Global stocks tumble as Wall Street braces for more losses
By PAN PYLAS and ELAINE KURTENBACH
LONDON — Stock markets around the world took a battering Tuesday, following a dramatic sell-off on Wall Street that triggered concerns that a potentially healthy pullback from record highs could turn into a bear market.
Hopes that Wall Street won’t repeat the scale of Monday’s losses helped limit the selling during European trading hours. Futures markets suggested another, but more limited drop, in the U.S., with the Dow and S&P 500 futures down 0.9 percent and 0.5 percent.
The drop, which gathered pace Monday when the Dow Jones industrial average posted its biggest percentage decline since August 2011, has been fueled by fears the U.S. Federal Reserve will raise interest rates faster than expected due to a pick-up in wages.
That has fed into widespread concerns that markets were stretched following a strong run over the past year that pushed many indexes to record highs. Some also questions the possible role of computer-driven algorithmic trading in the precipitous declines.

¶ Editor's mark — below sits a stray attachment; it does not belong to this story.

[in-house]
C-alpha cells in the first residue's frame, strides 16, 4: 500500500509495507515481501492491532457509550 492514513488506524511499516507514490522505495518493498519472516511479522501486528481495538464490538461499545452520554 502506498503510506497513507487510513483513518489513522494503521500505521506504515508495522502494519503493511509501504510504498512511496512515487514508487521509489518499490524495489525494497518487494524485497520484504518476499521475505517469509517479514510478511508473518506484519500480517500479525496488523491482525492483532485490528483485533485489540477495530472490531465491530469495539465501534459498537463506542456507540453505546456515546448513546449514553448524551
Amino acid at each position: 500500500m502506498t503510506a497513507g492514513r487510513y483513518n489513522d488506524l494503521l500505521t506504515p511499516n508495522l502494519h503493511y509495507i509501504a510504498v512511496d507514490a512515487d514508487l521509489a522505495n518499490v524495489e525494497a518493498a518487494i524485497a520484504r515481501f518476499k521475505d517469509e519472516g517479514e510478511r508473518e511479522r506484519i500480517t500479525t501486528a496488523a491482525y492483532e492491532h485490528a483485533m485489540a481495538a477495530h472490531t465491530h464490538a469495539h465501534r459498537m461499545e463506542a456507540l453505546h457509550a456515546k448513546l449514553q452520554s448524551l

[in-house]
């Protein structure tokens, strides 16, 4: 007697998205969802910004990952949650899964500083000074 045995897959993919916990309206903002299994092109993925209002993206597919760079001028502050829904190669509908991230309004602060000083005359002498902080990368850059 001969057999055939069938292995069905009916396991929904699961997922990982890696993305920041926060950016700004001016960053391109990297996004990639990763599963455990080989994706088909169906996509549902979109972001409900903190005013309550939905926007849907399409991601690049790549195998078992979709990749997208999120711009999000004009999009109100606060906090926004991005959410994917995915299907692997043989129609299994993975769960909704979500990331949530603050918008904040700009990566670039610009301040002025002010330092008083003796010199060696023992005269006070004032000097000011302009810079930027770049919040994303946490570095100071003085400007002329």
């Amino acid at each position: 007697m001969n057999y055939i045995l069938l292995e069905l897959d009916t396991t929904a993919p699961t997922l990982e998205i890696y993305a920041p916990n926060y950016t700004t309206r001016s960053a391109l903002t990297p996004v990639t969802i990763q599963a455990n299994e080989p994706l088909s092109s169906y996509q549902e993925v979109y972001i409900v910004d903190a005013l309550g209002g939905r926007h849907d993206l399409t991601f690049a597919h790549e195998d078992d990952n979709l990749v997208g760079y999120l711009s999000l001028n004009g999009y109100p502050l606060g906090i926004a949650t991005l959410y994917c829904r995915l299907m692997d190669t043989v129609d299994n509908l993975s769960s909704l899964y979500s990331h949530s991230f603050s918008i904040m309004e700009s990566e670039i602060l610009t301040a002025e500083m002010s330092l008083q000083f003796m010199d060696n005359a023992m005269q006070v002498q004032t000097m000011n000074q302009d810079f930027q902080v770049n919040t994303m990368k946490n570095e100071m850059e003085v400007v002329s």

“If investors look at underlying earnings growth and the fundamentals of the global economy, there is reason for optimism,” said Neil Wilson, senior market analyst at ETX Capital.
“However once this kind of stampede starts it’s hard to stop.”
Among the biggest fallers on Tuesday was Tokyo’s Nikkei 225 stock average, which ended 4.7 percent lower at 21,610.24, having earlier been down a massive 7 percent. All other Asian markets tanked, too, including the Shanghai Composite index, which closed 3.4 percent lower at 3,370.65 and Hong Kong’s Hang Seng, which skidded 5.1 percent to 30,595.42. Australia’s benchmark S&P ASX 200 slid 3.2 percent to 5,833.30 and South Korea’s Kospi declined 1.5 percent to 2,453.31.
The selling persisted into European trading hours, though at a more moderate pace. The FTSE 100 index of leading British shares was 2.3 percent lower at 7,170 while the […]